Dictionary of Deities and Demons in the Bible Online

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Subject: Religious Studies

Edited by: Karel van der Toorn, Bob Becking and Pieter W. van der Horst

The Dictionary of Deities and Demons in the Bible Online contains academic articles on the named gods, angels, and demons in the books of the Hebrew Bible, Septuagint and Apocrypha, as well as the New Testament and patristic literature. This online version contains the second extensively revised edition.

More information: Brill.com

Yaaqan

(9 words)

see yaʿûq ← previous entry          next entry →

Yahweh יהוה

(6,733 words)

Author(s): K. van der Toorn
I. Name Yahweh is the name of the official god of Israel, both in the northern kingdom and in Judah. Since the Achaemenid period, religious scruples led to the custom of not pronoucing the name of Yahweh; in the liturgy as well as in everyday life, such expressions as ‘the Lord’ ( ʾădōnāy, lit. ‘my Lord’, LXX κύριος) or ‘the Name’ were substituted for it. As a matter of consequence, the correct pronunciation of the tetragrammaton was gradually lost: the Masoretic form ‘Jehovah’ is in reality a combination of the consonants of the tetragrammaton with the vocals of ʾădōnāy, the ḥaṭēf p…

Yahweh Zebaoth יהוה צבאות

(3,470 words)

Author(s): T. N. D. Mettinger
I. Name “Yahweh Zebaoth” occurs 284 times as a divine name in the Heb. Bible; 121 of these occurrences can be characterized as free, non-formulaic usage. This expression had a prominent function as a cultic name of Yahweh in Shiloh and Jerusalem. Serving as an important divine epithet in the Zion-Zebaoth theology of the Jerusalemite temple, it is attested from the premonarchic period to postexilic times. The Zebaoth designation is an important signpost in the religious history of ancient Israel and has therefore been the subject of intensive scholarly discussion (surveys in Schmitt 197…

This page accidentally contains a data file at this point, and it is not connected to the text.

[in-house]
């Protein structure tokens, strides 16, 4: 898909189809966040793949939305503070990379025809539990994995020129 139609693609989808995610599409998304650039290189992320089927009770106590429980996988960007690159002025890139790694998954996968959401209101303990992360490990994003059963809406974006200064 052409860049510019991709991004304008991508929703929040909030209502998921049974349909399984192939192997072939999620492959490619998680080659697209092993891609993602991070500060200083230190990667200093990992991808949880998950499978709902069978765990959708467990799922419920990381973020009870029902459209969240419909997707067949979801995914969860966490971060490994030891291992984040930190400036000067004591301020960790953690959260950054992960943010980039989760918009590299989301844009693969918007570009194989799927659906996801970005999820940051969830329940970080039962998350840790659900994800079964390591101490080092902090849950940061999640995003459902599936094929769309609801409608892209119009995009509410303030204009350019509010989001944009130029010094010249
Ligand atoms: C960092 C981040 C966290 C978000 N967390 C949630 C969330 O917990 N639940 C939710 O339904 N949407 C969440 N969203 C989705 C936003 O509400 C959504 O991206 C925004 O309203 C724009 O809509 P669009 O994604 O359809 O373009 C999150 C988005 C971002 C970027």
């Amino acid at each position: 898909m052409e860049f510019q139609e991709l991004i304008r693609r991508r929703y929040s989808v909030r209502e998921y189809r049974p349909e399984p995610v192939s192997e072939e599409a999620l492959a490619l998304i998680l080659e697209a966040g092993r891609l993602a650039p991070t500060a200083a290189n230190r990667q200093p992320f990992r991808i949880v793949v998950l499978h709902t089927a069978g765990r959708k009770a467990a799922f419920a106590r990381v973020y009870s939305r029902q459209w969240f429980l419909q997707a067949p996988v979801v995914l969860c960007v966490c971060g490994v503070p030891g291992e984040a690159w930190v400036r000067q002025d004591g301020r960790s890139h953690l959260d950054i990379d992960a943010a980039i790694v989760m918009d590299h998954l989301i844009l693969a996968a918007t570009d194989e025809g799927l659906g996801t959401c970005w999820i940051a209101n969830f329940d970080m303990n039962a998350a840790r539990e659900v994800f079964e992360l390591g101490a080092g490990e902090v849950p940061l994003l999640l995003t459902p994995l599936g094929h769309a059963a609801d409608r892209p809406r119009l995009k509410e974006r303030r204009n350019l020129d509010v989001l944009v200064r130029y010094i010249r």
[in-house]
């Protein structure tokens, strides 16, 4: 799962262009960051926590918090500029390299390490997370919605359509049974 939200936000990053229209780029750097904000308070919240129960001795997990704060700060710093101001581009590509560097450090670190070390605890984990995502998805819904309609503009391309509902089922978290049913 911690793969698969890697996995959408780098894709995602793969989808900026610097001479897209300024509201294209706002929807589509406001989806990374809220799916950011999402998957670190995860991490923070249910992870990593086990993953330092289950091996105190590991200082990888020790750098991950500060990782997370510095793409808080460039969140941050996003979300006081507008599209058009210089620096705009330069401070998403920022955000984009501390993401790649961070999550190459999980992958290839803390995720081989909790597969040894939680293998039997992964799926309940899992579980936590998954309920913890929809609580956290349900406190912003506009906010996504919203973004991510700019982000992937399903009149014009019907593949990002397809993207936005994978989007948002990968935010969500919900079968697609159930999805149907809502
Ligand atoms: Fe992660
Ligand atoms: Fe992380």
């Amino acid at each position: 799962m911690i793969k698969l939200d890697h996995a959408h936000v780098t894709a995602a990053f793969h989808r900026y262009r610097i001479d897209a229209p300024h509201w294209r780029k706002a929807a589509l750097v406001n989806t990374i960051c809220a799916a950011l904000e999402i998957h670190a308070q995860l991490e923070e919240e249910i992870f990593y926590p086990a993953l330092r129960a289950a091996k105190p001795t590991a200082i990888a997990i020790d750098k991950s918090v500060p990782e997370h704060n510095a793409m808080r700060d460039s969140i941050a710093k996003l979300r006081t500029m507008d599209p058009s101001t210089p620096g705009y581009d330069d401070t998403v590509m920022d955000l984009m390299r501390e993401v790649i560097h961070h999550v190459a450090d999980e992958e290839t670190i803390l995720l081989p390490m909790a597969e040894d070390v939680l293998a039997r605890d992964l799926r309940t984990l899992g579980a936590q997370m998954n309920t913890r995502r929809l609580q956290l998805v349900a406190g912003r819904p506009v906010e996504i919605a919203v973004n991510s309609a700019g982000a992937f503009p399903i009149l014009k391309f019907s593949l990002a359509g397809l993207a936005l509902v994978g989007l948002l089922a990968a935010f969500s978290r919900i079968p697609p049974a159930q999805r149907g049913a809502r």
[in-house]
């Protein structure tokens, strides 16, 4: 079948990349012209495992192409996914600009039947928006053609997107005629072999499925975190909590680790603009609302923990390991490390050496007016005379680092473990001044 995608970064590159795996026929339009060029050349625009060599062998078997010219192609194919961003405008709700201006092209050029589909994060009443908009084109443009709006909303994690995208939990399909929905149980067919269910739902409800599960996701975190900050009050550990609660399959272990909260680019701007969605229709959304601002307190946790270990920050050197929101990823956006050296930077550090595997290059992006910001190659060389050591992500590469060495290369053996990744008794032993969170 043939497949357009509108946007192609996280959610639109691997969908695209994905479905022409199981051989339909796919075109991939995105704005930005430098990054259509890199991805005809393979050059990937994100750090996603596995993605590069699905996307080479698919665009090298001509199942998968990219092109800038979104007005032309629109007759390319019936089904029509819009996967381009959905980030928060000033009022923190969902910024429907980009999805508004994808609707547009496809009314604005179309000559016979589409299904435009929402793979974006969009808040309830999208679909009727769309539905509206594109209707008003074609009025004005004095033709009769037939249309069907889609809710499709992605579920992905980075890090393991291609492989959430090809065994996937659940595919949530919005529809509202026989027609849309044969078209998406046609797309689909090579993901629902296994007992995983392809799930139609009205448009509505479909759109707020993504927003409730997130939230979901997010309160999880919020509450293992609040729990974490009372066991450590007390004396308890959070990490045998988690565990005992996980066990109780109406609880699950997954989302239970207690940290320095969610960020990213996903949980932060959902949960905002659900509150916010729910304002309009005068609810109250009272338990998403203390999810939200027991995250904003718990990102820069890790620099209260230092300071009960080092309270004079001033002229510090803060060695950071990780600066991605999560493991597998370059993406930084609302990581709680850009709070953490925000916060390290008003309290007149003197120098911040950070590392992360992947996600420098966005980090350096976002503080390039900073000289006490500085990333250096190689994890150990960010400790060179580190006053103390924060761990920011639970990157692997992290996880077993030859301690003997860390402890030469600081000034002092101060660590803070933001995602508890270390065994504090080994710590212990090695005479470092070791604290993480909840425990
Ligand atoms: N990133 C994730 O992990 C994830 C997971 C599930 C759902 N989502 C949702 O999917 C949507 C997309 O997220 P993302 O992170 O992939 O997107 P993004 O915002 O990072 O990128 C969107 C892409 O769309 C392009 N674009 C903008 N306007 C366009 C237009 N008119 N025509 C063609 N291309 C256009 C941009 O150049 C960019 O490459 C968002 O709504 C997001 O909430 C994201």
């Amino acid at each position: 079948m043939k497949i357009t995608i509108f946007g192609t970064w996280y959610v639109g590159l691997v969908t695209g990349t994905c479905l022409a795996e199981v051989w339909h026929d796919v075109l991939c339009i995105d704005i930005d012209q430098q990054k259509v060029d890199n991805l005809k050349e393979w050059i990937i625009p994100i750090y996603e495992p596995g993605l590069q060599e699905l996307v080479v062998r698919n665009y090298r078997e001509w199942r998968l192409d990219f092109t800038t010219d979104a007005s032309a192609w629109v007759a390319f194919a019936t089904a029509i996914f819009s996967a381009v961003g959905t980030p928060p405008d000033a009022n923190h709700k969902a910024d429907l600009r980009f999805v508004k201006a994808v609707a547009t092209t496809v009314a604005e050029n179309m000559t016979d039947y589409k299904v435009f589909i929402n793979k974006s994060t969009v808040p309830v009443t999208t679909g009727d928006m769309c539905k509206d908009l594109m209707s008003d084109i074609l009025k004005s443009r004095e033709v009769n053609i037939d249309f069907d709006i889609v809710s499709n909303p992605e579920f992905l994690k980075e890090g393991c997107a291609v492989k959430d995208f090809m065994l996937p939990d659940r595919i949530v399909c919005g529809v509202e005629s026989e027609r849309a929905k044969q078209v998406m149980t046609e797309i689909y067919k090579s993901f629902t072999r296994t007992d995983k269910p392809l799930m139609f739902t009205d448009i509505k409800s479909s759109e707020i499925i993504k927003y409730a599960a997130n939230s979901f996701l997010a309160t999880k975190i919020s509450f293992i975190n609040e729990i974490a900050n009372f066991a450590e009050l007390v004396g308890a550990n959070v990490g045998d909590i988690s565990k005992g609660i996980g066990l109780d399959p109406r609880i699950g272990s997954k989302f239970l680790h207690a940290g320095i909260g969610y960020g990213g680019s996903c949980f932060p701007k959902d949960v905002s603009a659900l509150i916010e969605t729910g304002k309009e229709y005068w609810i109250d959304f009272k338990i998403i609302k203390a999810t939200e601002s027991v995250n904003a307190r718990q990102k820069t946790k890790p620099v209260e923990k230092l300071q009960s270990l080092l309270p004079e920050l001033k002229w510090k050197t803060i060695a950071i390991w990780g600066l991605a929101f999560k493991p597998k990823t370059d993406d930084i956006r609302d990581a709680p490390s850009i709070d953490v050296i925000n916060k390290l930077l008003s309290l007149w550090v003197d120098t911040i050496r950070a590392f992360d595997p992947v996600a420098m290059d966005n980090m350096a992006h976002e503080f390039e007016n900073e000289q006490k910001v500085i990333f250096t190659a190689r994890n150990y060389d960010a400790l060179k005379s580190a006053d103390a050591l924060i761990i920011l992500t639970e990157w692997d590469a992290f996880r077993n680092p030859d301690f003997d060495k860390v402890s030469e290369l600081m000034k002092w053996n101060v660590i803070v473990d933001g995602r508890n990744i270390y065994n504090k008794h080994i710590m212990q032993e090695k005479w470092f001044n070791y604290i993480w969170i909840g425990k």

Yam

(9 words)

see sea ← previous entry          next entry →

Yarikh

(9 words)

see moon ← previous entry          next entry →

Yaʿuq

(238 words)

Author(s): B. Becking
I. Name A deity Yaʿûq was worshipped by pre-Islamic Arabs. The personal names Yaʿăqān ( Num. 33.31, Num. 32; Deut. 10.6; 1 Chr. 1.42) and ʿăqān ( Gen. 36.27) have been interpreted as containing a reference to an animal deity worshipped by the Edomites (Roberston Smith 1912:455–483). II. Identity Islamic traditions refer to the cult of a deity Yaʿûq among the pre-islamic tribe of the Hamdān In the Yemenite village Ḫaiwān (North of Ṣan̂ā), there was a cult-centre. The Qurʾan Sure 71:20–25 and Ibn al-Kalbi’s Book of Idols (Klinke-Rosenberger 1942:35, 61) interpret the deity…

Yehud יהוד

(461 words)

Author(s): B. Becking
I. Name The name Judah, yĕhûdâ, occurs over 800 times in the OT and indicates (1) a person, e.g. the fourth son of Jacob; (2) the tribe Judah; (3) the kingdom governed by the dynasty of David; (4) a province in the Persian empire. The etymology of the name is still unsettled. The name has been construed as containing a theophoric element: e.g. J. Hempel ( BHH II, 898) interprets the name as a hypocoristicon of yĕhûd-ʾēl, ‘Praised be El’. A. Alt (Der Gott der Väter, KS I [München 1953] 5 n.1) suggested that Judah originally was a place name. The general tendency in OT studie…